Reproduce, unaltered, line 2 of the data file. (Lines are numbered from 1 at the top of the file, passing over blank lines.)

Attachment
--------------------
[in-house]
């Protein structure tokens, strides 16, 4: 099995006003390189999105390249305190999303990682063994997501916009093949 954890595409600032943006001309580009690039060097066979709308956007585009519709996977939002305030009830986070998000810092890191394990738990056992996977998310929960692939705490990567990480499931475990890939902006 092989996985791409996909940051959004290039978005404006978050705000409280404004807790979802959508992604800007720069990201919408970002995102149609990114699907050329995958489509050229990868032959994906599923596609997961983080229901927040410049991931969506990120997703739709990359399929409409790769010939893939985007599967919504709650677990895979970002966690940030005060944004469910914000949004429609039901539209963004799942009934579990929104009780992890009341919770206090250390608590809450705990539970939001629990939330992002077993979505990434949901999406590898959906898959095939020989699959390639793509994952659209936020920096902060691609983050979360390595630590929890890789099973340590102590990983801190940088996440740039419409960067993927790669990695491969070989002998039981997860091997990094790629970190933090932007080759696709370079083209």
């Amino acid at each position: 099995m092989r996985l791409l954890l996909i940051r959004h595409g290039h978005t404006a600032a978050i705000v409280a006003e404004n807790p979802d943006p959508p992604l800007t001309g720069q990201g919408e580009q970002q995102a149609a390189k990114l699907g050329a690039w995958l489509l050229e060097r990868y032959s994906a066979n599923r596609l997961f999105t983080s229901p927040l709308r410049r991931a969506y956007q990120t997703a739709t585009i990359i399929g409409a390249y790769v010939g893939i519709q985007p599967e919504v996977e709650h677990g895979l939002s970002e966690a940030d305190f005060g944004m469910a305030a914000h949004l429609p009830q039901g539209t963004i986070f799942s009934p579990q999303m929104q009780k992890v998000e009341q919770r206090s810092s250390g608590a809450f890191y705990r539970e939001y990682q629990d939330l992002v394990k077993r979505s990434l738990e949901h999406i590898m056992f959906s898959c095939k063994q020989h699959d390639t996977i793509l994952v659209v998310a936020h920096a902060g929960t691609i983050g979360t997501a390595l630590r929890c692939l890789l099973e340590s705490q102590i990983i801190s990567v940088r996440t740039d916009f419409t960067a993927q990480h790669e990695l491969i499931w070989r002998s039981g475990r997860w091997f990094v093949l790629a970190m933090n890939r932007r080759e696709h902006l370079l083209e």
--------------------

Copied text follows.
């Protein structure tokens, strides 16, 4: 099995006003390189999105390249305190999303990682063994997501916009093949 954890595409600032943006001309580009690039060097066979709308956007585009519709996977939002305030009830986070998000810092890191394990738990056992996977998310929960692939705490990567990480499931475990890939902006 092989996985791409996909940051959004290039978005404006978050705000409280404004807790979802959508992604800007720069990201919408970002995102149609990114699907050329995958489509050229990868032959994906599923596609997961983080229901927040410049991931969506990120997703739709990359399929409409790769010939893939985007599967919504709650677990895979970002966690940030005060944004469910914000949004429609039901539209963004799942009934579990929104009780992890009341919770206090250390608590809450705990539970939001629990939330992002077993979505990434949901999406590898959906898959095939020989699959390639793509994952659209936020920096902060691609983050979360390595630590929890890789099973340590102590990983801190940088996440740039419409960067993927790669990695491969070989002998039981997860091997990094790629970190933090932007080759696709370079083209």